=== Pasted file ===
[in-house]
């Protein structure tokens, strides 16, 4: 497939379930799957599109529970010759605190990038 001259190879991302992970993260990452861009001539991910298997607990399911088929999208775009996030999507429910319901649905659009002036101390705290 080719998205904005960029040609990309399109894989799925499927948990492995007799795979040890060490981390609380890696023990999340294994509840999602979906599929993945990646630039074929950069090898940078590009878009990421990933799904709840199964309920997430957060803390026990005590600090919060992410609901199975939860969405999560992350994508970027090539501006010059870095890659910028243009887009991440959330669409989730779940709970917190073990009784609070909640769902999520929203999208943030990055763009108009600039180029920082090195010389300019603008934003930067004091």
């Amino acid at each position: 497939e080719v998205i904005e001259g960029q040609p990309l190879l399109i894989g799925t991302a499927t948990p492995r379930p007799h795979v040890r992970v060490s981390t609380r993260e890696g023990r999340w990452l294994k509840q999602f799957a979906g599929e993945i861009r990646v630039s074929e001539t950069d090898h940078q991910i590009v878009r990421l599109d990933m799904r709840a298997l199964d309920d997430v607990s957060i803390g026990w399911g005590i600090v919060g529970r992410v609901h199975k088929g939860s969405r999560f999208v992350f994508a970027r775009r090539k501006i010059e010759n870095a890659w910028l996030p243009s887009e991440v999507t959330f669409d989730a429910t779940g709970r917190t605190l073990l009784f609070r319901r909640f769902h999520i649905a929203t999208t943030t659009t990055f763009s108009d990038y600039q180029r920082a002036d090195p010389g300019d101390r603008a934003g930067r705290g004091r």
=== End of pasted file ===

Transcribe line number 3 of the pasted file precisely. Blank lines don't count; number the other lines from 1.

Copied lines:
């Amino acid at each position: 497939e080719v998205i904005e001259g960029q040609p990309l190879l399109i894989g799925t991302a499927t948990p492995r379930p007799h795979v040890r992970v060490s981390t609380r993260e890696g023990r999340w990452l294994k509840q999602f799957a979906g599929e993945i861009r990646v630039s074929e001539t950069d090898h940078q991910i590009v878009r990421l599109d990933m799904r709840a298997l199964d309920d997430v607990s957060i803390g026990w399911g005590i600090v919060g529970r992410v609901h199975k088929g939860s969405r999560f999208v992350f994508a970027r775009r090539k501006i010059e010759n870095a890659w910028l996030p243009s887009e991440v999507t959330f669409d989730a429910t779940g709970r917190t605190l073990l009784f609070r319901r909640f769902h999520i649905a929203t999208t943030t659009t990055f763009s108009d990038y600039q180029r920082a002036d090195p010389g300019d101390r603008a934003g930067r705290g004091r």